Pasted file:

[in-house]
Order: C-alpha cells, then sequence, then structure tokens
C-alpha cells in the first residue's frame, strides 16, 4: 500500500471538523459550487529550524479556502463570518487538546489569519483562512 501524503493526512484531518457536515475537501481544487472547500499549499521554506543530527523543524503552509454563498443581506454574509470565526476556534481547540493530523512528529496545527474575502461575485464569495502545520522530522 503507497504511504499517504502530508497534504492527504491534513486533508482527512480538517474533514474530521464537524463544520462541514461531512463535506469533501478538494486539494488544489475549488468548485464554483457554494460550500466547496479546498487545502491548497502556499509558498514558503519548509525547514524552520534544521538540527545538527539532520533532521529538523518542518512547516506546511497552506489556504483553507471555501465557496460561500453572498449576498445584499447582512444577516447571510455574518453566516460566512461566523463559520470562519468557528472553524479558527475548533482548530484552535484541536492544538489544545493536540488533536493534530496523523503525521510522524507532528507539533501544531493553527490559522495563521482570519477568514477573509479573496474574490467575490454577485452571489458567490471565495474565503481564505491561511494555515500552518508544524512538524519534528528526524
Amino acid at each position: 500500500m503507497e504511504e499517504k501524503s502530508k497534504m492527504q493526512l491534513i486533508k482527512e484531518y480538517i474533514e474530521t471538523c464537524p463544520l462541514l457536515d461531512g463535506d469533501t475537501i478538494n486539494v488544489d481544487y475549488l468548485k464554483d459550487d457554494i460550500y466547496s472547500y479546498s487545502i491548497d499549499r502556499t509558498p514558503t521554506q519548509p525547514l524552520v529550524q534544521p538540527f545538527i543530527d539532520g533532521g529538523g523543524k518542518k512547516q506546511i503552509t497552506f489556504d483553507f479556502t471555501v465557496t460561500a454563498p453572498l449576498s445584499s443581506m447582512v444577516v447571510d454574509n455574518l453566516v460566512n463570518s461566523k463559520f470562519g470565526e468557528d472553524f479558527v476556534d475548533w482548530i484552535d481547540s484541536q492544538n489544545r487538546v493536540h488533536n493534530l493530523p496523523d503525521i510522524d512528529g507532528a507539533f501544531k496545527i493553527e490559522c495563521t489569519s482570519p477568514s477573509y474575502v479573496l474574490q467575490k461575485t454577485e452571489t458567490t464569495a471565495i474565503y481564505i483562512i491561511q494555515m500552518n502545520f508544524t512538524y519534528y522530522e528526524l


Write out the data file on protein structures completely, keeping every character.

[in-house]
Order: C-alpha cells, then sequence, then structure tokens
C-alpha cells in the first residue's frame, strides 16, 4: 500500500471538523459550487529550524479556502463570518487538546489569519483562512 501524503493526512484531518457536515475537501481544487472547500499549499521554506543530527523543524503552509454563498443581506454574509470565526476556534481547540493530523512528529496545527474575502461575485464569495502545520522530522 503507497504511504499517504502530508497534504492527504491534513486533508482527512480538517474533514474530521464537524463544520462541514461531512463535506469533501478538494486539494488544489475549488468548485464554483457554494460550500466547496479546498487545502491548497502556499509558498514558503519548509525547514524552520534544521538540527545538527539532520533532521529538523518542518512547516506546511497552506489556504483553507471555501465557496460561500453572498449576498445584499447582512444577516447571510455574518453566516460566512461566523463559520470562519468557528472553524479558527475548533482548530484552535484541536492544538489544545493536540488533536493534530496523523503525521510522524507532528507539533501544531493553527490559522495563521482570519477568514477573509479573496474574490467575490454577485452571489458567490471565495474565503481564505491561511494555515500552518508544524512538524519534528528526524
Amino acid at each position: 500500500m503507497e504511504e499517504k501524503s502530508k497534504m492527504q493526512l491534513i486533508k482527512e484531518y480538517i474533514e474530521t471538523c464537524p463544520l462541514l457536515d461531512g463535506d469533501t475537501i478538494n486539494v488544489d481544487y475549488l468548485k464554483d459550487d457554494i460550500y466547496s472547500y479546498s487545502i491548497d499549499r502556499t509558498p514558503t521554506q519548509p525547514l524552520v529550524q534544521p538540527f545538527i543530527d539532520g533532521g529538523g523543524k518542518k512547516q506546511i503552509t497552506f489556504d483553507f479556502t471555501v465557496t460561500a454563498p453572498l449576498s445584499s443581506m447582512v444577516v447571510d454574509n455574518l453566516v460566512n463570518s461566523k463559520f470562519g470565526e468557528d472553524f479558527v476556534d475548533w482548530i484552535d481547540s484541536q492544538n489544545r487538546v493536540h488533536n493534530l493530523p496523523d503525521i510522524d512528529g507532528a507539533f501544531k496545527i493553527e490559522c495563521t489569519s482570519p477568514s477573509y474575502v479573496l474574490q467575490k461575485t454577485e452571489t458567490t464569495a471565495i474565503y481564505i483562512i491561511q494555515m500552518n502545520f508544524t512538524y519534528y522530522e528526524l